On the Run is a manhunt story which really ramps up the violence level. And the politically incorrectness level as well. A violent psychopath named Cook is sprung from custody by  his former cell-mate Pindar. Pindar is shacked up with his Rich ageing boyfriend who is besotted with him. As the net closes on Cook he becomes increasingly murderous. A violent story that keeps getting more violent but still a fine episode with which to close the third season.

Final Thoughts

This series was riding high in 1976 and it’s easy to see why. The third season has all the ingredients that made The Sweeney the most memorable cop show of its era (and possibly the best British cop show ever). The series then took a break while the two spin-off movies, the not-so-great Sweeney! and the much better Sweeney 2) were shot before returning for the fourth and final season in 1978.

The third season of The Sweeney is highly recommended.

Monday, 3 August 2020

Harry O season one (1974)

I’ve spoken about the genesis of Harry O in my review of the two pilot episodes.

The first season falls into two distinct phases, the San Diego phase (which is superb and quirky) and the Los Angeles phase (which is more conventional but still very good).

In the first thirteen episodes of the first season Harry Orwell is based in San Diego. In mid-season the series was radically revamped.

One of the things I like about Harry Orwell as David Janssen plays him is that he’s not overly likeable. In an odd way that makes him very likeable. He’s not unpleasant but he can be very direct, occasionally in a slightly hurtful way, he can be irritable and he doesn’t go out of the way to ingratiate himself with people. So when Harry does do something considerate it’s likely to be genuine.

This was not the first private eye series to use San Diego as a setting. There was also a 1960 series called Coronado 9. It was not a commercial success but it was quite interesting and really not that bad at all. But San Diego seemed to be the kids of death for TV private eyes. Coronado 9 was a flop and the network demanded that Harry O be relocated to Los Angeles, which was a much more conventional and therefore safe setting. I think it’s rather a pity. San Diego seems like the kind of town that provides an ideal setting for a private eye series.

Harry O - the San Diego episodes

In the first thirteen episodes of the first season Harry Orwell is based in San Diego. In mid-season the series was radically revamped.

The San Diego episodes are similar in feel to the first pilot. They’re slightly darker and slightly more cynical than most private eye series of that era. Harry is grumpy and taciturn and his back troubles him a lot. Underneath he’s a nice guy but he’d hate for anyone to find that out. The stories are sometimes mildly quirky but mostly it’s Harry himself who gives the series its mildly offbeat tone. There’s also the fact that he mostly gets around by bus, with is decidedly unusual for a TV private eye. He has a car, an old British Austin-Healey sports car, but it’s hardly ever running.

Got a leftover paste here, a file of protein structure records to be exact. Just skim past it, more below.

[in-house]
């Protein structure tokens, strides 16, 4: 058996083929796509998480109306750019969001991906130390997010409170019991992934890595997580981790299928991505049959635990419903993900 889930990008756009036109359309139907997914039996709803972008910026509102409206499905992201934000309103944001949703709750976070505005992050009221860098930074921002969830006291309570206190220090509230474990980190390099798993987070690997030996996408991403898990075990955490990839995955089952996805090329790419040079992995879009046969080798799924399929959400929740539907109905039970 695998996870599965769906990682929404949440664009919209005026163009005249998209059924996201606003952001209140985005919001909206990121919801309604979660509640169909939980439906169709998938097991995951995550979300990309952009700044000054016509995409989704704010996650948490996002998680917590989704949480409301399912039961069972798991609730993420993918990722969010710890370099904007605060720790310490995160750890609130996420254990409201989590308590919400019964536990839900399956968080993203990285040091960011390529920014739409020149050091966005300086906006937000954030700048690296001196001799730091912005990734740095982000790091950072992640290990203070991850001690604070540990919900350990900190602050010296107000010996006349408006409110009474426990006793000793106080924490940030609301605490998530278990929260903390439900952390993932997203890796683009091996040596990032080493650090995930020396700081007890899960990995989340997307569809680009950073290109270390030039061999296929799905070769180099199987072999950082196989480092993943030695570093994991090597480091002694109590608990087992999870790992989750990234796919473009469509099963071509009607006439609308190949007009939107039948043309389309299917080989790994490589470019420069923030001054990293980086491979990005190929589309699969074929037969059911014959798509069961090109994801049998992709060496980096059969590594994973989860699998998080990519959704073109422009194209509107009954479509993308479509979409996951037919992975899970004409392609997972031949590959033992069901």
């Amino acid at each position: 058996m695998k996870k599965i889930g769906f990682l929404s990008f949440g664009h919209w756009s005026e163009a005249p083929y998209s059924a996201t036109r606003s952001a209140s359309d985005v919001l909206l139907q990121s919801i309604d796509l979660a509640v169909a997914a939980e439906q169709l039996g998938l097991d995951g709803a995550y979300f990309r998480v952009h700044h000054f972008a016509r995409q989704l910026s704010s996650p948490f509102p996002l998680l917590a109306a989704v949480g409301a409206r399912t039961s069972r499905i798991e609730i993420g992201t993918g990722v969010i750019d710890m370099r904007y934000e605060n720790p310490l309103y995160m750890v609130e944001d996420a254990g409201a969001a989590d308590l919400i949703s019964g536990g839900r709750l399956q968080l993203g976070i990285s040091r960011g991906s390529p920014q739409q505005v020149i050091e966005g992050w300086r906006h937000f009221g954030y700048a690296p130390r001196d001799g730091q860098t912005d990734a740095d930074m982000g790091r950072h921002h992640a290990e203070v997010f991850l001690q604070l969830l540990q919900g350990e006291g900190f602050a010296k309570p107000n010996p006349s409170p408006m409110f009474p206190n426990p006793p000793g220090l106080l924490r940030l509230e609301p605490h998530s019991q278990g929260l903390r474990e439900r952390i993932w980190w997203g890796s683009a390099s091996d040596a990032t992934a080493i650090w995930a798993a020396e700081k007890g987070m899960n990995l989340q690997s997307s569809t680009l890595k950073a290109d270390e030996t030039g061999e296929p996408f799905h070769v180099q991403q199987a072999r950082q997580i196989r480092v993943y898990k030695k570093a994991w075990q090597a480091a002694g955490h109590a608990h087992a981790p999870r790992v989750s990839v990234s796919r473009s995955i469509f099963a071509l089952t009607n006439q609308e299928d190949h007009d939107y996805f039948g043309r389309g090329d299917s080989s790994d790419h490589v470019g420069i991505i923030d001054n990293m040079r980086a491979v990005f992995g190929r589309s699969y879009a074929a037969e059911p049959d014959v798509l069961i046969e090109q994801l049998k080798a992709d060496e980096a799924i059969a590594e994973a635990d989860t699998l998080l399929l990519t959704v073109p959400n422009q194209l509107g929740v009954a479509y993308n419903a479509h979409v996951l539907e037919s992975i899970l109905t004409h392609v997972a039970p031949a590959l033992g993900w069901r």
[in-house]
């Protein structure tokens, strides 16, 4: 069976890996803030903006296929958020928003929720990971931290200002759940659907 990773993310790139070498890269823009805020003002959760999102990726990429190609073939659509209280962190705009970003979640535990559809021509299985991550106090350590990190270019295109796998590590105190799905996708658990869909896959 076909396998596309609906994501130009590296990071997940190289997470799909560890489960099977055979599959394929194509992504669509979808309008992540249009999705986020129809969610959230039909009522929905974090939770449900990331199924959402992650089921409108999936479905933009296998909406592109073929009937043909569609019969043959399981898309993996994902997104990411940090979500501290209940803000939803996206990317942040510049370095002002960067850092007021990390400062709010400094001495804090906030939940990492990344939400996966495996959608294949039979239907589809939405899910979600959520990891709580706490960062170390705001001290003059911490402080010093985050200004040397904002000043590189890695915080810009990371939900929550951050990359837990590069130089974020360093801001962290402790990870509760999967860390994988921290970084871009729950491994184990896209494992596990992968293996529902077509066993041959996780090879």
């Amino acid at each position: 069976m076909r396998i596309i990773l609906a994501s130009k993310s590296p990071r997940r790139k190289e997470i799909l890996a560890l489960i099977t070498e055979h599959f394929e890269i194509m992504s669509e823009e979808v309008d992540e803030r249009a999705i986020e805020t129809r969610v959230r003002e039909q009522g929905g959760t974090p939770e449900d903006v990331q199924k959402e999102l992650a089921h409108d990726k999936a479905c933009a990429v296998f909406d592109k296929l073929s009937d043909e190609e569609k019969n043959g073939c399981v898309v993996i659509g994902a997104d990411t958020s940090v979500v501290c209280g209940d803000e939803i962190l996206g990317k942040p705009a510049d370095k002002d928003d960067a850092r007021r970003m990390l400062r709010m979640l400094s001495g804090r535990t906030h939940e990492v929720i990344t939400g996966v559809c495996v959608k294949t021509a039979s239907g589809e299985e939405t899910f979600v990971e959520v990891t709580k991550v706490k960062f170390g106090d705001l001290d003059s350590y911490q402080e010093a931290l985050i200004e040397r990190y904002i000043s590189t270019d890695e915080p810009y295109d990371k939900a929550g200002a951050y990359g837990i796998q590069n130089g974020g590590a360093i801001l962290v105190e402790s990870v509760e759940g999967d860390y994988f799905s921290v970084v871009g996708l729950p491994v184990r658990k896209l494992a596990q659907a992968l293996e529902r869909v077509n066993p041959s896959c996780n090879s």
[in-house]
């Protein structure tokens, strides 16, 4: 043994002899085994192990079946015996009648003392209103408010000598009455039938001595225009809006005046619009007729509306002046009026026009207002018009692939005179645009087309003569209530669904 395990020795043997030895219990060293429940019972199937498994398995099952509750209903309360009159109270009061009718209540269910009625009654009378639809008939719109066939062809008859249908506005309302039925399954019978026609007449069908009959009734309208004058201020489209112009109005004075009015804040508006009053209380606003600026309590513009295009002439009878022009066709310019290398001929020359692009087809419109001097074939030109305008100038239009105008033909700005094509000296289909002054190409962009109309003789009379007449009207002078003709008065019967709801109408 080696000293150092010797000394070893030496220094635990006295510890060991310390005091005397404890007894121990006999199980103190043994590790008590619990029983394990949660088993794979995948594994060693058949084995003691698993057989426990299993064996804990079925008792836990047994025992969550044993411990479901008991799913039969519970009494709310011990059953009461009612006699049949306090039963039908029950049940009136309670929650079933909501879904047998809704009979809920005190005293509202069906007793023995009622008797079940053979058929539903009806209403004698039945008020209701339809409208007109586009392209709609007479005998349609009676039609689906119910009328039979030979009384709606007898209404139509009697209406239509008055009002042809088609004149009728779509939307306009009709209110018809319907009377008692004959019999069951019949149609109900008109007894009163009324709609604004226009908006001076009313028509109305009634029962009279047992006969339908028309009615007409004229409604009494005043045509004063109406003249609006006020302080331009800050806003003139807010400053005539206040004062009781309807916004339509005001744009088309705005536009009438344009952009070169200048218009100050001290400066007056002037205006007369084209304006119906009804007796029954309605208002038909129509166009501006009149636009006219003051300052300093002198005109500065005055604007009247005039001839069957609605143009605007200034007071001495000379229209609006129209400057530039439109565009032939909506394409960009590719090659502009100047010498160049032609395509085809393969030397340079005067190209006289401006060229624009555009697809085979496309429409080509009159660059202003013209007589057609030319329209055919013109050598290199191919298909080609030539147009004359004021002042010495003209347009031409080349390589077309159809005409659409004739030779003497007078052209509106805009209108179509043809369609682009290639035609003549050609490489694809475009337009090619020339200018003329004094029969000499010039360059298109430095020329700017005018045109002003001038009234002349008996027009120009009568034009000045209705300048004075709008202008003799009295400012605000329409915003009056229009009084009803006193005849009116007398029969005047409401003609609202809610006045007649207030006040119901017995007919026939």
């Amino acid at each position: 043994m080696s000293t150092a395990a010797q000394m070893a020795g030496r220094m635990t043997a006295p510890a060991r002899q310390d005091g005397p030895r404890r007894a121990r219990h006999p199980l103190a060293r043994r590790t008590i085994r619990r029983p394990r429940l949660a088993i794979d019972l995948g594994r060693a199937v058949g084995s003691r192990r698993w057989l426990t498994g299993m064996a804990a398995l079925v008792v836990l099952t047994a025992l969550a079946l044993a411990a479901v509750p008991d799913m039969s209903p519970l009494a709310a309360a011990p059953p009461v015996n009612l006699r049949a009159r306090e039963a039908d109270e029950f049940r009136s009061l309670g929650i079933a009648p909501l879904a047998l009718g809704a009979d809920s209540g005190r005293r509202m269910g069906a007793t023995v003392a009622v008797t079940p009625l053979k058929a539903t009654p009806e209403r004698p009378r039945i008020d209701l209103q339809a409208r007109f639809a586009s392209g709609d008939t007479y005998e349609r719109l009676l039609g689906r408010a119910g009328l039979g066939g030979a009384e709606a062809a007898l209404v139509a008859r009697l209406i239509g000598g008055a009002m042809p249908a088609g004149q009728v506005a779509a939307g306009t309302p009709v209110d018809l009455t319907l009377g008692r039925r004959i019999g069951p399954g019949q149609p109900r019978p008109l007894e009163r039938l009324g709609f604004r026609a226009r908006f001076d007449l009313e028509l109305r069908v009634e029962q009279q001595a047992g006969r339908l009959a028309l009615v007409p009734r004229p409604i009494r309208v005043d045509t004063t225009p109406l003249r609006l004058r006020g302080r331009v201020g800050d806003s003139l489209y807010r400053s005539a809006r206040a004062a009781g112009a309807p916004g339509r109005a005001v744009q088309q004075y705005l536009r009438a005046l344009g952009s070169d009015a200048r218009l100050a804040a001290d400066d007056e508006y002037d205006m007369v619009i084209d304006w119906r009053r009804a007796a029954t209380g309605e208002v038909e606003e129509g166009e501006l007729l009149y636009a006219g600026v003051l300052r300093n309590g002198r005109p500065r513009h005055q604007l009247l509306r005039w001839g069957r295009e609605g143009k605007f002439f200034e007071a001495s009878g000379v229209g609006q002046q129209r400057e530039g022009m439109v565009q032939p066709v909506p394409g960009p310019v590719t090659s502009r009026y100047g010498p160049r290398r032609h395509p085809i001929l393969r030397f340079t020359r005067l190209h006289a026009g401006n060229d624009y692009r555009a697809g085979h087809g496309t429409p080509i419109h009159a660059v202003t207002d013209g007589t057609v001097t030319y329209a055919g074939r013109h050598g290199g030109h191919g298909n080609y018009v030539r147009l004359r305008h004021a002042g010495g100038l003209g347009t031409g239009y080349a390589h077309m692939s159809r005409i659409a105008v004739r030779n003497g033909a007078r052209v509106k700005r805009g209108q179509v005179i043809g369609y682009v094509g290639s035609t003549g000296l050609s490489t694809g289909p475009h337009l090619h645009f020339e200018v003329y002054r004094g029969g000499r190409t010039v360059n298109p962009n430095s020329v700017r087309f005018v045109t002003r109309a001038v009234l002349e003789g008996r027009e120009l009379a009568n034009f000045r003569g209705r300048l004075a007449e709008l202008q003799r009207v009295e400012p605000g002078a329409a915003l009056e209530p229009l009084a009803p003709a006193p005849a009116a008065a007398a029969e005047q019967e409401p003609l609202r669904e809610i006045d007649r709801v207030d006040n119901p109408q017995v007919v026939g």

A private eye has to have a contact in the police force and Harry’s contact is Lieutenant Manny Quinlan (played by Henry Darrow). Manny thinks Harry is sentimental and quixotic and exasperating. In spite of this there’s an uneasy but real friendship between the two men. It’s pretty typical of the relationships between fictional private eyes and fictional cops but Darrow and Janssen are sufficiently good actors to make it convincing.

The first episode of the Harry O series is Gertrude. It’s written by series creator Howard Rodman and it’s everything that the second pilot isn’t. Gertrude is quirky and the structure is kinda loose and the tone is whimsical with an edge of weirdness. David Janssen who had given a solid but very straightforward performance in Smile Jenny, You're Dead gives a delightfully off-kilter performance in Gertrude. Harry Orwell is bad-tempered and kind-hearted, he’s cynical but sentimental, he’s conscientious and indifferent to his work. He has a bullet in his back and he’s in constant pain but somehow he manages to regard the world with wry amusement. He is immoral but he respects Gertrude’s strict morality.

He doesn’t even know why he took this case, except that Gertrude sounded on the ’phone like an interesting eccentric and her story made no sense so it seemed like it might be interesting. Gertrude’s brother Harold has gone AWOL from the Navy but the Navy seems very very upset about it, which suggests that there’s something about the case that the Navy is keeping to itself. The only concrete clue is Harold’s left shoe. And as Harry explains in his voiceover narration, a clue is also anything that doesn’t happen the way it’s supposed to and that visit from the Shore Patrol certainly didn’t happen the way it was supposed to.

David Janssen in Harry O season one